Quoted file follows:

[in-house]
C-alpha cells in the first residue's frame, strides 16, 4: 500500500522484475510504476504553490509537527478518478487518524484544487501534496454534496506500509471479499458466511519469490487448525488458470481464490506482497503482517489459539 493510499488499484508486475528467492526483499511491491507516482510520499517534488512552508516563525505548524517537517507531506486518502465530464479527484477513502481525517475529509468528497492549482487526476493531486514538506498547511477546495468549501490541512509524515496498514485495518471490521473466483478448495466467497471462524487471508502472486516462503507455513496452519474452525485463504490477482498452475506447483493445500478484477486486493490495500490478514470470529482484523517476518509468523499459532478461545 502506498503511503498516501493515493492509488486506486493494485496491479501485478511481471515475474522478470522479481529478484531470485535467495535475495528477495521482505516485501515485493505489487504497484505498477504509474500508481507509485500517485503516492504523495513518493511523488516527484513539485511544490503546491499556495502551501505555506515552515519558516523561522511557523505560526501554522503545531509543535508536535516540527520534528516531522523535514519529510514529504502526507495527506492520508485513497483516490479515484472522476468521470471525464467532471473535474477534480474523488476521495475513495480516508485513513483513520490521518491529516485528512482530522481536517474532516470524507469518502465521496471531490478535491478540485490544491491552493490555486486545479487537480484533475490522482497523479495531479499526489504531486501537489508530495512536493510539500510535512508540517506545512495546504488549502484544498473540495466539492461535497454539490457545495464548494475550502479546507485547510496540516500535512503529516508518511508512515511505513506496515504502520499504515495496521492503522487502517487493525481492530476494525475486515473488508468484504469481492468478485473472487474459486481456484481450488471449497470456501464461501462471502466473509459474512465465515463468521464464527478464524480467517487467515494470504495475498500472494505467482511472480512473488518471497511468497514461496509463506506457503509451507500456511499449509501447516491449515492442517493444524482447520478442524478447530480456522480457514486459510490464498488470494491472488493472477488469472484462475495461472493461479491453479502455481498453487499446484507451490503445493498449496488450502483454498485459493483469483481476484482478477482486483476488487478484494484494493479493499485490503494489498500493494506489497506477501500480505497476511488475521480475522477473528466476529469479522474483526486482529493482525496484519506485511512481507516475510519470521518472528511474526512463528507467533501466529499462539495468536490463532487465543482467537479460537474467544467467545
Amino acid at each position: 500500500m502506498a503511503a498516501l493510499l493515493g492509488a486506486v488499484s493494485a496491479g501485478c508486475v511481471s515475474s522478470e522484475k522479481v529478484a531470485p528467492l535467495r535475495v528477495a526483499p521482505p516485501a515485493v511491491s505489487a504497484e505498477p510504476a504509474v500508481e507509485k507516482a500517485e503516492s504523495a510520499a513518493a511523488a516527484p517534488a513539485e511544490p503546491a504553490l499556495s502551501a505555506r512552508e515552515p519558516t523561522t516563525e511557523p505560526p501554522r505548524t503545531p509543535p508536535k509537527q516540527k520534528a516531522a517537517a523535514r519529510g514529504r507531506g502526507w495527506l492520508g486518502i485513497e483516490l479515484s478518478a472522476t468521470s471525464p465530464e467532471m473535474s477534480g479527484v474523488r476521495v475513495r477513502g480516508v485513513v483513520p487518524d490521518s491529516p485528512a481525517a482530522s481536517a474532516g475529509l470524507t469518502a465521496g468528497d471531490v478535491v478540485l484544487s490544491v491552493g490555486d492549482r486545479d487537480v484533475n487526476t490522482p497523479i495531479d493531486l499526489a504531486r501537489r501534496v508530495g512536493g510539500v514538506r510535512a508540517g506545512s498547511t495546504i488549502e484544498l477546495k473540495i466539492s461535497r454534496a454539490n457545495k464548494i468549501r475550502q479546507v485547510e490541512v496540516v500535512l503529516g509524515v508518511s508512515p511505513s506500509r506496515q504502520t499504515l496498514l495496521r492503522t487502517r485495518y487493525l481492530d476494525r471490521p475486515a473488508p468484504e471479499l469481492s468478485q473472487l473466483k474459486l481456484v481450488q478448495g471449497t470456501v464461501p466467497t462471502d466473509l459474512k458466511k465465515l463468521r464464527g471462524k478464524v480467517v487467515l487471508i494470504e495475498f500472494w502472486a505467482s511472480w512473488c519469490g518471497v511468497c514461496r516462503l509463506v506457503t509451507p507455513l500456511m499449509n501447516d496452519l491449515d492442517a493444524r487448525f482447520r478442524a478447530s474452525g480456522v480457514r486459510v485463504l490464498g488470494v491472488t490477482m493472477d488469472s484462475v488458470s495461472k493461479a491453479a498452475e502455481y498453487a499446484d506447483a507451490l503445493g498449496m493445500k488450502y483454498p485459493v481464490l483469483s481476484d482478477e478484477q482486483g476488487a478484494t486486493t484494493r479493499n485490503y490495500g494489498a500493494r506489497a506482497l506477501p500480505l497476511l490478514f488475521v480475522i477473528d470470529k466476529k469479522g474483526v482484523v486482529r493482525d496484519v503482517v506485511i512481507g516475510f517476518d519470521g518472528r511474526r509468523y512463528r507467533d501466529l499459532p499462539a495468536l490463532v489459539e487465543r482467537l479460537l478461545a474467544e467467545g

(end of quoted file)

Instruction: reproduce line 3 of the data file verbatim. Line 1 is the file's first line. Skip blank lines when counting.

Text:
Amino acid at each position: 500500500m502506498a503511503a498516501l493510499l493515493g492509488a486506486v488499484s493494485a496491479g501485478c508486475v511481471s515475474s522478470e522484475k522479481v529478484a531470485p528467492l535467495r535475495v528477495a526483499p521482505p516485501a515485493v511491491s505489487a504497484e505498477p510504476a504509474v500508481e507509485k507516482a500517485e503516492s504523495a510520499a513518493a511523488a516527484p517534488a513539485e511544490p503546491a504553490l499556495s502551501a505555506r512552508e515552515p519558516t523561522t516563525e511557523p505560526p501554522r505548524t503545531p509543535p508536535k509537527q516540527k520534528a516531522a517537517a523535514r519529510g514529504r507531506g502526507w495527506l492520508g486518502i485513497e483516490l479515484s478518478a472522476t468521470s471525464p465530464e467532471m473535474s477534480g479527484v474523488r476521495v475513495r477513502g480516508v485513513v483513520p487518524d490521518s491529516p485528512a481525517a482530522s481536517a474532516g475529509l470524507t469518502a465521496g468528497d471531490v478535491v478540485l484544487s490544491v491552493g490555486d492549482r486545479d487537480v484533475n487526476t490522482p497523479i495531479d493531486l499526489a504531486r501537489r501534496v508530495g512536493g510539500v514538506r510535512a508540517g506545512s498547511t495546504i488549502e484544498l477546495k473540495i466539492s461535497r454534496a454539490n457545495k464548494i468549501r475550502q479546507v485547510e490541512v496540516v500535512l503529516g509524515v508518511s508512515p511505513s506500509r506496515q504502520t499504515l496498514l495496521r492503522t487502517r485495518y487493525l481492530d476494525r471490521p475486515a473488508p468484504e471479499l469481492s468478485q473472487l473466483k474459486l481456484v481450488q478448495g471449497t470456501v464461501p466467497t462471502d466473509l459474512k458466511k465465515l463468521r464464527g471462524k478464524v480467517v487467515l487471508i494470504e495475498f500472494w502472486a505467482s511472480w512473488c519469490g518471497v511468497c514461496r516462503l509463506v506457503t509451507p507455513l500456511m499449509n501447516d496452519l491449515d492442517a493444524r487448525f482447520r478442524a478447530s474452525g480456522v480457514r486459510v485463504l490464498g488470494v491472488t490477482m493472477d488469472s484462475v488458470s495461472k493461479a491453479a498452475e502455481y498453487a499446484d506447483a507451490l503445493g498449496m493445500k488450502y483454498p485459493v481464490l483469483s481476484d482478477e478484477q482486483g476488487a478484494t486486493t484494493r479493499n485490503y490495500g494489498a500493494r506489497a506482497l506477501p500480505l497476511l490478514f488475521v480475522i477473528d470470529k466476529k469479522g474483526v482484523v486482529r493482525d496484519v503482517v506485511i512481507g516475510f517476518d519470521g518472528r511474526r509468523y512463528r507467533d501466529l499459532p499462539a495468536l490463532v489459539e487465543r482467537l479460537l478461545a474467544e467467545g